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Report details host of stolen, lost items at APS

One juice box, a cello, a fake Reserve Officers’ Training Corps rifle and counterfeit money.

These are some of the hundreds of items Albuquerque Public Schools reported as stolen or missing in its most recent annual assets report, which totaled $116,214 in the 2017-18 school year.

Lost, stolen itemsThe report is compiled from APS police reports, detailing the date, location and value of the item that was lost or stolen.

On trend with previous reports, missing electronics were popular. The district reported 71 computers or laptops gone.

Janet Kahn School of Integrated Arts Elementary School reported the loss of 15 computers in the same month, adding up to an estimated $15,000 hit for the school.

APS Chief of Police Steve Gallegos said typically if a large number of computers are missing – such as at Janet Kahn – then it was the result of a single break-in.

Gallegos said that following such an incident, APS police will investigate and “take measures to tighten up controls.”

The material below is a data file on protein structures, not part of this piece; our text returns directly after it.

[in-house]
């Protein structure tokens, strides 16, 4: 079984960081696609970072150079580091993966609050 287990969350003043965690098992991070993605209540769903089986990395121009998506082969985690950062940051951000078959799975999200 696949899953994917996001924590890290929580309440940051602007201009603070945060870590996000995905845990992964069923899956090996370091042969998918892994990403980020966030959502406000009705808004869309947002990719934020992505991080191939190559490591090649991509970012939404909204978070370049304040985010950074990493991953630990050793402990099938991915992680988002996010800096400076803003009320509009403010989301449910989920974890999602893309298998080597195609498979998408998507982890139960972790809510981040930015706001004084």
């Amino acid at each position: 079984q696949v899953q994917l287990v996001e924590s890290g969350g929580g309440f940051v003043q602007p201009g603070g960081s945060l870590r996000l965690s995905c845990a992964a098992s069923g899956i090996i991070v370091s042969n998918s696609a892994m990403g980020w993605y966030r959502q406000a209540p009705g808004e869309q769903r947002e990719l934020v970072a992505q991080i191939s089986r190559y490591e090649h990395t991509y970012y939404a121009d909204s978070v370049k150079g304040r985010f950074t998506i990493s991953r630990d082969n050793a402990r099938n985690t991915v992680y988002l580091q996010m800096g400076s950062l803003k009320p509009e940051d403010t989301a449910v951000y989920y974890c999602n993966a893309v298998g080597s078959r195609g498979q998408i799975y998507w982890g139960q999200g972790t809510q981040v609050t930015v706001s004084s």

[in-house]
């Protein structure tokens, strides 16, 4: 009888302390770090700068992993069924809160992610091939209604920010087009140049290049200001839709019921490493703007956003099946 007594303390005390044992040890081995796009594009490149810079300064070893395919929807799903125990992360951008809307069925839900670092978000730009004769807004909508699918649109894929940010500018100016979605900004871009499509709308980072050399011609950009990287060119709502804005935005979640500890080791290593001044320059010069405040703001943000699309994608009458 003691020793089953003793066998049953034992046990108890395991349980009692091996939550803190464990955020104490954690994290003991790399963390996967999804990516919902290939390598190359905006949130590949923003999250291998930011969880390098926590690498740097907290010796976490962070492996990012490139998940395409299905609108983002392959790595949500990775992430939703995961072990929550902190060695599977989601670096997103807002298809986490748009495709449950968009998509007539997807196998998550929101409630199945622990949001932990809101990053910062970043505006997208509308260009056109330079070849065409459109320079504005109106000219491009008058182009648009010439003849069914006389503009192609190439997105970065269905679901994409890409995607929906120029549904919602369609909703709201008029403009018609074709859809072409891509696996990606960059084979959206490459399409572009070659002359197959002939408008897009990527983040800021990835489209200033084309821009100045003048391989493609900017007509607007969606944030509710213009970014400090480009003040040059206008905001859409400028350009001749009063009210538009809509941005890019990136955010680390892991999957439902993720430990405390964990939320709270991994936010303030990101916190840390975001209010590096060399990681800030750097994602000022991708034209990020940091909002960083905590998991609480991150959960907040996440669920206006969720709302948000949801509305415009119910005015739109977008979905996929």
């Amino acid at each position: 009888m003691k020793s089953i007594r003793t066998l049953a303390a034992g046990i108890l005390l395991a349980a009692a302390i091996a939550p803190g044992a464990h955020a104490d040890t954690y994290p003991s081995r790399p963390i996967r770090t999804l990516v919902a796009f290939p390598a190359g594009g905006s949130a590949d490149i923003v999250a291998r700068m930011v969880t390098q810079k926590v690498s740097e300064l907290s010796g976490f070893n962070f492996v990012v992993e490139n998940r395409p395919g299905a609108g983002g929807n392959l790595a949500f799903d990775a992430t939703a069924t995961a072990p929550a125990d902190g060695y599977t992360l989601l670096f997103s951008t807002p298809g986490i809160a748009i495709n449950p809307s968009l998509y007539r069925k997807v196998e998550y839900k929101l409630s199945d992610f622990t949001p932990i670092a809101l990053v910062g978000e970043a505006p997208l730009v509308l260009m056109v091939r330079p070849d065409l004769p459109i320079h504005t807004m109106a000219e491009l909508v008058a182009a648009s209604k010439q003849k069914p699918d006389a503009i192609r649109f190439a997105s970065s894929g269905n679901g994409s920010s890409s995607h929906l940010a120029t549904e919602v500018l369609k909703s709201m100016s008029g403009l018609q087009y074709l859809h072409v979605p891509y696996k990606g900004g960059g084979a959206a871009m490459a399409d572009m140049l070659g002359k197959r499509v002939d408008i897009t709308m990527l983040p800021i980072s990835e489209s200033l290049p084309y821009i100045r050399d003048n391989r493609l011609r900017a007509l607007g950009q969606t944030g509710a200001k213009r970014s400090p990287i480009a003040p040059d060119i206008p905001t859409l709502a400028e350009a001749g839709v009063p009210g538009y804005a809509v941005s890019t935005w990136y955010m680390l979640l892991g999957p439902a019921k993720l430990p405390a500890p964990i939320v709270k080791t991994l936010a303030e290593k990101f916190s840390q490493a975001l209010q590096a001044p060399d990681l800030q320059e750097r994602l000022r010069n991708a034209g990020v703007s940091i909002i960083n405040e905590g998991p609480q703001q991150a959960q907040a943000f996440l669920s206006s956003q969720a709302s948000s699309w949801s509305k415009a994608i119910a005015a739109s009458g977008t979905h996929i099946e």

APS Executive Director of Technology Jason Johnson noted that not every computer can be tracked with GPS. To make that happen, it would cost the district about $1 million a year. He told the Board of Education it wasn’t worth the cost compared to the value of computers stolen.

He noted there are other measures of safeguards to ensure tech security, saying the district is able to track some devices like iPads, which can be shut off remotely.

According to the report, 21 iPads were reported stolen or missing.

As for Chromebooks, those require an APS login and, if stolen, can be disabled remotely.

But the report included much more than tech items.

The most costly item was a $2,700 “yearbook discrepancy” in which money students paid for yearbooks wasn’t deposited to Valley High School.

APS spokeswoman Monica Armenta said it appears a substitute teacher would sell a student a yearbook but didn’t give the school the money.

She said there were never any charges filed and she assumed the substitute was not with APS anymore.

Books, landscaping equipment, soccer balls and food also were listed in the five-page document.

The 2017-18 price tag is down about $86,000 from the prior school year.

The Activity Fund Support Supervisor, Sonia Montoya, said last year that the district had some vehicles stolen, which contributed to the higher loss.

In the 2015-16 school year, $158,196 worth of property was reported.

Still, APS Audit Committee Chairman and board member Lorenzo Garcia emphasized the importance of preventive measures.

“This is a lot of money, folks,” he said.

The report is sent to the Office of the State Auditor annually.

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